Changing our name

Should the Christian Socialist Movement be called something different?

 
The Christian Socialist Movement (CSM) is debating whether or not to change its name.  Members are being consulted over the next few weeks.  I have mixed feelings about the issue. While, as CSM's Political Communications Officer, I support the move and think we probably do need to change our name, I can't help feel some resistance.

CSM groups together Christians on the Left in the Labour Party.  It is an affiliated socialist society, which means it can send delegates to Labour's Annual Conference and its members form part of the everyday life and organisation of the Labour Party at all levels.  It is more than a group of Christian Labour supporters however.  Not only does it have constitutional connections with the Party, it also draws on a tradition which pre-dates Labour by decades (at least).

Christian Socialism can be dated back to 1848 (yes you can say it dates ultimately back to Jesus of course, from whose life and teaching it draws). That was a year of turmoil and the date that Marx and Engels Communist Manifesto was published. That document castigated what they called 'christian socialism' for salving the conscience of the rich (as opposed to what they regarded as genuine change). The same year, energised by a Chartist rally on Kennington Common (near where I live), church minister FD Maurice and Charles Kingsley began what was to become a Christian Socialist Movement. Perhaps Marx was right; they were against revolution. They were rather paternalist (though genuine grassroots organisation, influenced by Methodists and other non conformists was at the same time influential). But they did believe strongly in equality.

Since that time, in fits and starts, Christian Socialism has evolved and expressed itself in various ways. It seems for some time to have contained a mixture of high church Anglo Catholicism and non conformism. As evangelicals have been inspired by the Bible to engage deeply with society, so they have become party of Christian Socialism, as have many Roman Catholics. In today's Christian Socialist Movement we have a genuinely ecumenical expression of the Christian faith doing politics.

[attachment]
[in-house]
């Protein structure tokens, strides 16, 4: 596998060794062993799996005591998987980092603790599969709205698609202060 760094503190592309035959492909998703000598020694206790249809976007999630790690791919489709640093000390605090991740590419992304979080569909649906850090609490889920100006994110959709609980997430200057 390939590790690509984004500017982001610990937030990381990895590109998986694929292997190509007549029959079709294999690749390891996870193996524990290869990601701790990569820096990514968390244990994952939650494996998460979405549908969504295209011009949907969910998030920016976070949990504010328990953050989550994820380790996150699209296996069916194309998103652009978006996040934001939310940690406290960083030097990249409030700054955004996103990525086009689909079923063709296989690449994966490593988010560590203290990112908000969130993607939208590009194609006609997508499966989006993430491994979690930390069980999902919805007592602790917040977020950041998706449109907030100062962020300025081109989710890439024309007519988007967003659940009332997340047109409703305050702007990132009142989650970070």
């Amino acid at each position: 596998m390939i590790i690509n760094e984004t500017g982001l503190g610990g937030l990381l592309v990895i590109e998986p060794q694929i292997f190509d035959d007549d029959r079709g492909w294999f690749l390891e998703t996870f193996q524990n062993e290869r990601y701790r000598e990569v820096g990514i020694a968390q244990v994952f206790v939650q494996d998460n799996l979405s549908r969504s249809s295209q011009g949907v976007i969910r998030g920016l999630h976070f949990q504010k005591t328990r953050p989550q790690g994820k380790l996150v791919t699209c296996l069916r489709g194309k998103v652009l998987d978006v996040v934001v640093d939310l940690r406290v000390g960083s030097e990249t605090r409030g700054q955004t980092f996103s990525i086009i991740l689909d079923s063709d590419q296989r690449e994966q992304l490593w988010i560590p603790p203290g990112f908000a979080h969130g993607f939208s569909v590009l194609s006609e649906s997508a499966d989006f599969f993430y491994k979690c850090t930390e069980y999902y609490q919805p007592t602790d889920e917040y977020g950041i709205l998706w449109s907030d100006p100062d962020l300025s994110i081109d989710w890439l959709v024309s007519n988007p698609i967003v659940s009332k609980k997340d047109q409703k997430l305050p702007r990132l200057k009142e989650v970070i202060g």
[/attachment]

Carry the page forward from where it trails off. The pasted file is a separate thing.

Always running through Christian Socialist thought has been the principle of equality. I made sure we highlighted this a few years ago when I led the move to change our statement of values - our 'Clause IV moment'. We are created equally and have equal worth. If you study Christian Socialist thought, you see people (theologians, politicians, churchgoers) applying this Biblical principle. For example, this has always meant a driving concern for the poor and you should always expect a Christian Socialist to be talking about poverty issues and asking why more is not being done.

So why change the name? The problem is society has moved on a bit. Christian Socialist principles remain valid but we find ourselves having to explain what the term Christian Socialist means, and what the Christian Socialist Movement is (which is a slightly different conversation). By the time we've done that, we haven't much space or time to say what we think about a particular situation or policy proposal, or whatever we are being asked about. It could be that in churches, people who are naturally left of centre politically (but not politically involved) are dissuaded from joining other Christians simply by the sname.  The term 'socialism' is a dated term today.

So maybe we need new language to explain, safeguard, and promote some eternal truths. If we can do so without denying the Christian Socialist tradition on which we stand, inspired by the love of Jesus Christ, his call to repentance and offer of forgiveness, and his promise of renewal, then it will be our duty to do so.

Stephen Beer, 10/11/2012

Feedback:
dimartin@live.co.uk (Guest) 01/04/2013 14:57
I like the termonology. I think that the name clearly states what the movement is all about. I think that the name should stay.
Di Martin

 
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